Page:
Learning how to say hello in Korean is pretty simple, and you may even have heard it before…. But saying hello has a bit more to it than that. But no worries! In the Korean language, there are seven levels of formality, although you only need to know the four main levels. They are: informal, familiar, formal, and honorific.
Annyeonghi gyeseyo (안녕히 계세요)
Saying Hello in Korean
Last Updated on August 28, by 90 Day Korean. There are multiple ways of saying it, and not all of them are polite. Remember that Korean is a hierarchical language. That means you need to use the proper formality level or you can come off as offensive for being too casual, or too formal to people you know. This lesson is written using both Hangeul the Korean Alphabet and in romanized English. Check it out below:. Get ready. This is because there are different ways of speaking depending on where you fall in the social hierarchy. Generally speaking, the more formal versions of the words are longer and used with someone you want to show respect to.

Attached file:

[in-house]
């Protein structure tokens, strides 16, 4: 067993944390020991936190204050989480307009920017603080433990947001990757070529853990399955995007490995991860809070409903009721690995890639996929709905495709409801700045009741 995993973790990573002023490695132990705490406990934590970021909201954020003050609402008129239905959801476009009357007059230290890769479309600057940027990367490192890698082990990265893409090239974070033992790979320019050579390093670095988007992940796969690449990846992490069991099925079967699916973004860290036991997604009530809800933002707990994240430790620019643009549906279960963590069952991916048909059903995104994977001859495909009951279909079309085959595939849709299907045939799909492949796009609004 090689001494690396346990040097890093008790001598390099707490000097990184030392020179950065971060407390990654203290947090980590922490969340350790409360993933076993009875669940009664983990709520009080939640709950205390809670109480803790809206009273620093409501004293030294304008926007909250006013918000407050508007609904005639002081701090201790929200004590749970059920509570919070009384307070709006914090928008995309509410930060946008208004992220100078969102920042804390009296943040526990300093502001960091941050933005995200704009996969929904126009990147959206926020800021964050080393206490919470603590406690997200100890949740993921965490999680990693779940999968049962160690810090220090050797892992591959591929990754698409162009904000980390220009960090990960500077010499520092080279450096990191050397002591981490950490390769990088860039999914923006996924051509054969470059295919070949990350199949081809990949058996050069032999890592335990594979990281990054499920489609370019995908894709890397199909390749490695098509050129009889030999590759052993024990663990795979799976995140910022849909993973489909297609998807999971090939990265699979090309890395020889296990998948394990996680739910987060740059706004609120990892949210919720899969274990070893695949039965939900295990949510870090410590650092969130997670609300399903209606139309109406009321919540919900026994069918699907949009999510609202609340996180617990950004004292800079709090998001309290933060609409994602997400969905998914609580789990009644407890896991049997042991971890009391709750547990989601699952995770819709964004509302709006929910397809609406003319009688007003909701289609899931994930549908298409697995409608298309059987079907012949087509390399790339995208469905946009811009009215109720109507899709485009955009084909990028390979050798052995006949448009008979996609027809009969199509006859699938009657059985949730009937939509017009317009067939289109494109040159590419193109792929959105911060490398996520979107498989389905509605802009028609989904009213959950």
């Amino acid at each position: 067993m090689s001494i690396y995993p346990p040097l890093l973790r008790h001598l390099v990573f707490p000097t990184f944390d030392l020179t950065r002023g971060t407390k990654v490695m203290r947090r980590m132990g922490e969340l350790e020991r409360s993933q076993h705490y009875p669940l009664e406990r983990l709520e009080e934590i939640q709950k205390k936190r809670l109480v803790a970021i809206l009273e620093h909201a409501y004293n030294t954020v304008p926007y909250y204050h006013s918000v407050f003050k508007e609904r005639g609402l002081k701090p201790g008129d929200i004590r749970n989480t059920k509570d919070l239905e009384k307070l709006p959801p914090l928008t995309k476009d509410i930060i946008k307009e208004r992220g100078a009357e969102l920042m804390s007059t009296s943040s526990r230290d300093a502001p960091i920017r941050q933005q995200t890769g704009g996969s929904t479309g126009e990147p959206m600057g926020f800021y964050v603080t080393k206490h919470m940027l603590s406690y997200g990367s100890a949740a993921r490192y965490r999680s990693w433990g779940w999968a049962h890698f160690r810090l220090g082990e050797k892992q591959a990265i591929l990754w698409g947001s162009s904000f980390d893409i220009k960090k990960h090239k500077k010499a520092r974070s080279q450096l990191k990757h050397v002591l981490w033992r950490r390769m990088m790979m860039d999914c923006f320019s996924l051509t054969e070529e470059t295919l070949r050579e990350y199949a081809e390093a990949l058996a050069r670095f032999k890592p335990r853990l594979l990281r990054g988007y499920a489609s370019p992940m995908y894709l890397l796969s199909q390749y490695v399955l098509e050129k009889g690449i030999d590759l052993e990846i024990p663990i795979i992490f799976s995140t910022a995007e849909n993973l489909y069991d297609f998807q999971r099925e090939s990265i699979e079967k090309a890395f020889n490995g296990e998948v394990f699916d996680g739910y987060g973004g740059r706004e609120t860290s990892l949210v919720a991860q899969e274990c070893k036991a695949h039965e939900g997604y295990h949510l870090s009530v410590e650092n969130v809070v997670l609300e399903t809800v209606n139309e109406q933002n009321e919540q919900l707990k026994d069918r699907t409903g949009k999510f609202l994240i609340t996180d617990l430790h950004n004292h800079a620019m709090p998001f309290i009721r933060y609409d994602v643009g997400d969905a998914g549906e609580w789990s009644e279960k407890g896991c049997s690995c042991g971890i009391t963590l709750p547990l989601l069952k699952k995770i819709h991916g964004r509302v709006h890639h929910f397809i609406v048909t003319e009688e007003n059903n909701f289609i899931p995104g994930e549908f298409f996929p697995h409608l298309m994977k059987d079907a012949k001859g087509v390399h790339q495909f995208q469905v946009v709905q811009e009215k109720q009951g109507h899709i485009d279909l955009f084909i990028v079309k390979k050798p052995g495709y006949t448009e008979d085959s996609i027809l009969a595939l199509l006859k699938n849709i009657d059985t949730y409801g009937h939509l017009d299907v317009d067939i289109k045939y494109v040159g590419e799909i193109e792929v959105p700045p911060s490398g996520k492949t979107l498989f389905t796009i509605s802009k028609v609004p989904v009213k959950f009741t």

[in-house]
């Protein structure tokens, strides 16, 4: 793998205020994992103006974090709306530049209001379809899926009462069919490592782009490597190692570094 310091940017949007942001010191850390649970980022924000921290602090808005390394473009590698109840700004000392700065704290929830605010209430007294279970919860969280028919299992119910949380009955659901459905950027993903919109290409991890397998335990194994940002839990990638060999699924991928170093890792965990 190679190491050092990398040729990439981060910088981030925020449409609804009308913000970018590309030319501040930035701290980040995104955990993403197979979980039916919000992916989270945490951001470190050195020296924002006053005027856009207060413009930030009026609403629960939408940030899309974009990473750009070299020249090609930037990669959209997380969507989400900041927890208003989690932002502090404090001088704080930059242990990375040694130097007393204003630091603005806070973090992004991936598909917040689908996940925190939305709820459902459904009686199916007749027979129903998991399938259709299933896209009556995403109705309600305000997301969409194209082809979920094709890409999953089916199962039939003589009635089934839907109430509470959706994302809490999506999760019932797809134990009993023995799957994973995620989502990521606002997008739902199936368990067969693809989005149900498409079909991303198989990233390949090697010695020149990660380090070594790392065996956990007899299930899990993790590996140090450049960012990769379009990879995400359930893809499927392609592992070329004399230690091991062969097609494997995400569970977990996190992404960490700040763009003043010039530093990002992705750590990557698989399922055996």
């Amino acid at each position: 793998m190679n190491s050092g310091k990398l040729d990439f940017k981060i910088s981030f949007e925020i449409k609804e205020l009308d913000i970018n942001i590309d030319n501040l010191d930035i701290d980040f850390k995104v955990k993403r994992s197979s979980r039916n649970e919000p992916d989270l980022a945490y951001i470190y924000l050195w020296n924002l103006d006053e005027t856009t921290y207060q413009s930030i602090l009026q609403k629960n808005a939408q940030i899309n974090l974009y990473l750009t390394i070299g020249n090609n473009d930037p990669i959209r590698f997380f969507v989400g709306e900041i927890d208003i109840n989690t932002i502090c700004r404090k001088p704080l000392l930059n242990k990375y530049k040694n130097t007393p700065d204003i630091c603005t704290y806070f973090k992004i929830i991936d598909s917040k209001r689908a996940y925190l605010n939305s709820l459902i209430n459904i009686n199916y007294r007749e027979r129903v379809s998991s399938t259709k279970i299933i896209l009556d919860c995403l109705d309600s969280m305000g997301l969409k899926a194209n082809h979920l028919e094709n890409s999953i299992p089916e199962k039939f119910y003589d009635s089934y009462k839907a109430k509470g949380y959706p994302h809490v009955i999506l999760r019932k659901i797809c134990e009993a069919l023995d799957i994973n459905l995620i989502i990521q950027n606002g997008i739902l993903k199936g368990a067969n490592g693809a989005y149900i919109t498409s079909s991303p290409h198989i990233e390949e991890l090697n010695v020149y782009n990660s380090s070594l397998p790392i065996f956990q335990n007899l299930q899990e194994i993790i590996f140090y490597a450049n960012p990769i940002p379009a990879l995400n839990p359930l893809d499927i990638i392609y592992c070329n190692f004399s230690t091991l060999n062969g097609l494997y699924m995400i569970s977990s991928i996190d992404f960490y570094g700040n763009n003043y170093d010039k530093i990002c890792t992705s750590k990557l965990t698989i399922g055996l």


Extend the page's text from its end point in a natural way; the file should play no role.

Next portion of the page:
Let's find out in how many ways we can use this word as greetings. Let's start off with a small tidbit. Beautiful, right? You'd do well to remember that Korean is a language that emphasizes on formality. Literally, the phrase means "Be well" or "Please be well".
There are numerous ways to say Hello in Korean. Check out how and when to use each different greeting! Whilst on tour in North Korea , as with anywhere in the world, a little language learning can go a long way. These greetings range in formality, so take care not to use informal language with your superiors or seniors. The idea of politeness to your superiors is incredibly important in Korean and is even engrained into the language. In brief; there are two main language levels in Korean. Both are used in both countries, although in North Korea, the formal level is used day-to-day whereas in the south, the more informal level is used more often. These are the standard informal ways to greet someone. Annyonghaseyo is the standard greeting in South Korea due to the general informality in the language.